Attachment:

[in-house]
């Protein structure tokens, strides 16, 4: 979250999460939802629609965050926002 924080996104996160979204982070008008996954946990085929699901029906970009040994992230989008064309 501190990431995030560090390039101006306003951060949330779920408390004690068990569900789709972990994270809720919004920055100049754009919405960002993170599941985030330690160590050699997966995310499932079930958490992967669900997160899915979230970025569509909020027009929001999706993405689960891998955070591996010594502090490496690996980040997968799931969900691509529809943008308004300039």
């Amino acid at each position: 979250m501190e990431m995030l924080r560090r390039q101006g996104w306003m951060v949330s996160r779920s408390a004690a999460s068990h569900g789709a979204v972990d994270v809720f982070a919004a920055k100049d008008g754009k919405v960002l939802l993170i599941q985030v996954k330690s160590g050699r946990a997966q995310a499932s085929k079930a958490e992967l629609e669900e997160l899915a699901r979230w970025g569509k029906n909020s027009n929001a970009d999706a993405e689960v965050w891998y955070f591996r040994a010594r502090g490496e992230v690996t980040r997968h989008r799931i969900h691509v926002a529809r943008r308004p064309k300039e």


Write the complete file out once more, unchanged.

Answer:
[in-house]
């Protein structure tokens, strides 16, 4: 979250999460939802629609965050926002 924080996104996160979204982070008008996954946990085929699901029906970009040994992230989008064309 501190990431995030560090390039101006306003951060949330779920408390004690068990569900789709972990994270809720919004920055100049754009919405960002993170599941985030330690160590050699997966995310499932079930958490992967669900997160899915979230970025569509909020027009929001999706993405689960891998955070591996010594502090490496690996980040997968799931969900691509529809943008308004300039």
């Amino acid at each position: 979250m501190e990431m995030l924080r560090r390039q101006g996104w306003m951060v949330s996160r779920s408390a004690a999460s068990h569900g789709a979204v972990d994270v809720f982070a919004a920055k100049d008008g754009k919405v960002l939802l993170i599941q985030v996954k330690s160590g050699r946990a997966q995310a499932s085929k079930a958490e992967l629609e669900e997160l899915a699901r979230w970025g569509k029906n909020s027009n929001a970009d999706a993405e689960v965050w891998y955070f591996r040994a010594r502090g490496e992230v690996t980040r997968h989008r799931i969900h691509v926002a529809r943008r308004p064309k300039e």